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New Long-Term Equity Exchange Snags Initial SEC Approval: What You Need To Know

New Long-Term Equity Exchange Snags Initial SEC Approval: What You Need To Know

Federal regulators have approved a new stock exchange aimed at high-growth companies that seeks to focus on long-term strategies rather than short-term benchmarks.

The Securities and Exchange Commission approved the Long-Term Stock Exchange, or LTSE, last week. It's aimed mostly at Silicon Valley startups that may have a long ramp to profitability, the founder of the exchange, startup advisor Eric Ries, wrote in a blog post.

What Is The LTSE?

Ries has said the new exchange will have rules that will encourage companies to focus more on the long-term rather than putting so much attention on making quarterly results.

"We set out to help companies build lasting businesses and empower long term-focused investors by creating an ecosystem in which businesses are built to last," he said. 

A key part of the plan is encouraging long-term shareholders by increasing investors’ voting power the longer they hold a stock.

"The people who have the long-term interests of the company at heart therefore should have more say," Ries said in an interview on CNBC. 

The exchange's rules will have executive compensation packages that incentivize long-term plans, and it will bar companies from offering short-term guidance, Ries said. 

In a Q&A about the new exchange on, Ries hinted in response to a question that LTSE could also move away from continuous transactions, in favor of timed trading on intervals, such as at certain points during the trading day. “Stay tuned,” Ries said when asked whether such rules might be part of the exchange’s operations.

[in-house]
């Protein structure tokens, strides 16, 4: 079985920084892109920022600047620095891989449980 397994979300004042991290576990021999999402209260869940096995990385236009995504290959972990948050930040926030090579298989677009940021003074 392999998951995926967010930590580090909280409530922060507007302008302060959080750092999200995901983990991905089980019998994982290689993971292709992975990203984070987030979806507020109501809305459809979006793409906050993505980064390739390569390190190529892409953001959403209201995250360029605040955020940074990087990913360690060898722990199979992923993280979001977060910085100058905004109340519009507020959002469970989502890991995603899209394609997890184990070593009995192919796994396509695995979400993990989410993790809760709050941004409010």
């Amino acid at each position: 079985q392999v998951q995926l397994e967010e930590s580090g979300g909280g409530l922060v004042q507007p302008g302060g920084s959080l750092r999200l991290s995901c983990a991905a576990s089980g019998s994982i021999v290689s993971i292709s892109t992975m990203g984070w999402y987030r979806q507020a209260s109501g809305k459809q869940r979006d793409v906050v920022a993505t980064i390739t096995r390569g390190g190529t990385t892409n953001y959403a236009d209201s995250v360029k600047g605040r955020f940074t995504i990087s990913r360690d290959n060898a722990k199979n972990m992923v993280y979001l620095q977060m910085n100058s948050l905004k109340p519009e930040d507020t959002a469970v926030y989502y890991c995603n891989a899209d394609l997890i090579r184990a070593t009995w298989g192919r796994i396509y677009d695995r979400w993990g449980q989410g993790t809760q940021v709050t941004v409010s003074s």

"Our vision is that companies in every industry will be able to go public while continuing to prioritize and pursue strategies for long-term success," Ries wrote.

How Is It Different From The Established Exchanges?

“We are the only stock exchange that was built from the ground up to serve companies and their long-term investors primarily,” Ries said on the Ycombinator Q&A. “We have a different philosophy, business model and eventually will have different market rules than the legacy exchanges.

“We have nothing against those older institutions, or against traders for that matter,” Ries wrote. “We simply think the next generation of companies is looking for something different.”

Who Would List On The LTSE?

Ries told Reuters that some technology companies and some number of investors and asset managers had signed on to participate, but the exchange isn’t disclosing them yet.

Ries proposed the exchange in November and raised nearly $20 million to start. Venture capitalist Marc Andreesen is among the investors.

An exchange official told Quartz that the LTSE, which will be the country's 14th equities market, expects to begin accepting clients by the end of the year.

Related Links:

IEX Partners With Long-Term Stock Exchange To Host IPOs

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